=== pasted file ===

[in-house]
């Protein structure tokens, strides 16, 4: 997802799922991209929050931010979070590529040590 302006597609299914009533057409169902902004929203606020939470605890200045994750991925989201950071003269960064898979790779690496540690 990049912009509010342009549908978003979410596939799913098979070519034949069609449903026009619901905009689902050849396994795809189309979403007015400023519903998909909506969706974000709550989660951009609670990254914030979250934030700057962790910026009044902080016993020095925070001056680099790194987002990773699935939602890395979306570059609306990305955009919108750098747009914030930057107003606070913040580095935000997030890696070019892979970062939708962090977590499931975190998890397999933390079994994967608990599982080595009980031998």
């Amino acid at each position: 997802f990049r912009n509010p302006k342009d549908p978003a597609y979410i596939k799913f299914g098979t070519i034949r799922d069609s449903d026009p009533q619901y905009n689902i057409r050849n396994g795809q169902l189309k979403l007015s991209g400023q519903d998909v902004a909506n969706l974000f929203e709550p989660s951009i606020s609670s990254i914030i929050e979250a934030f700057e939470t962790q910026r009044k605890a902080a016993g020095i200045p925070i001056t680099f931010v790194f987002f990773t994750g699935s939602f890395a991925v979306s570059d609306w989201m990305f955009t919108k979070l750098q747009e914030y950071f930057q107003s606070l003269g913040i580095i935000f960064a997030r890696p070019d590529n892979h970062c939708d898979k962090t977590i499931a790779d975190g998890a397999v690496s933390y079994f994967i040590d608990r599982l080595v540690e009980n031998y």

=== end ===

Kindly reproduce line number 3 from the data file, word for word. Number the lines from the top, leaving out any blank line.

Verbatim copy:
């Amino acid at each position: 997802f990049r912009n509010p302006k342009d549908p978003a597609y979410i596939k799913f299914g098979t070519i034949r799922d069609s449903d026009p009533q619901y905009n689902i057409r050849n396994g795809q169902l189309k979403l007015s991209g400023q519903d998909v902004a909506n969706l974000f929203e709550p989660s951009i606020s609670s990254i914030i929050e979250a934030f700057e939470t962790q910026r009044k605890a902080a016993g020095i200045p925070i001056t680099f931010v790194f987002f990773t994750g699935s939602f890395a991925v979306s570059d609306w989201m990305f955009t919108k979070l750098q747009e914030y950071f930057q107003s606070l003269g913040i580095i935000f960064a997030r890696p070019d590529n892979h970062c939708d898979k962090t977590i499931a790779d975190g998890a397999v690496s933390y079994f994967i040590d608990r599982l080595v540690e009980n031998y």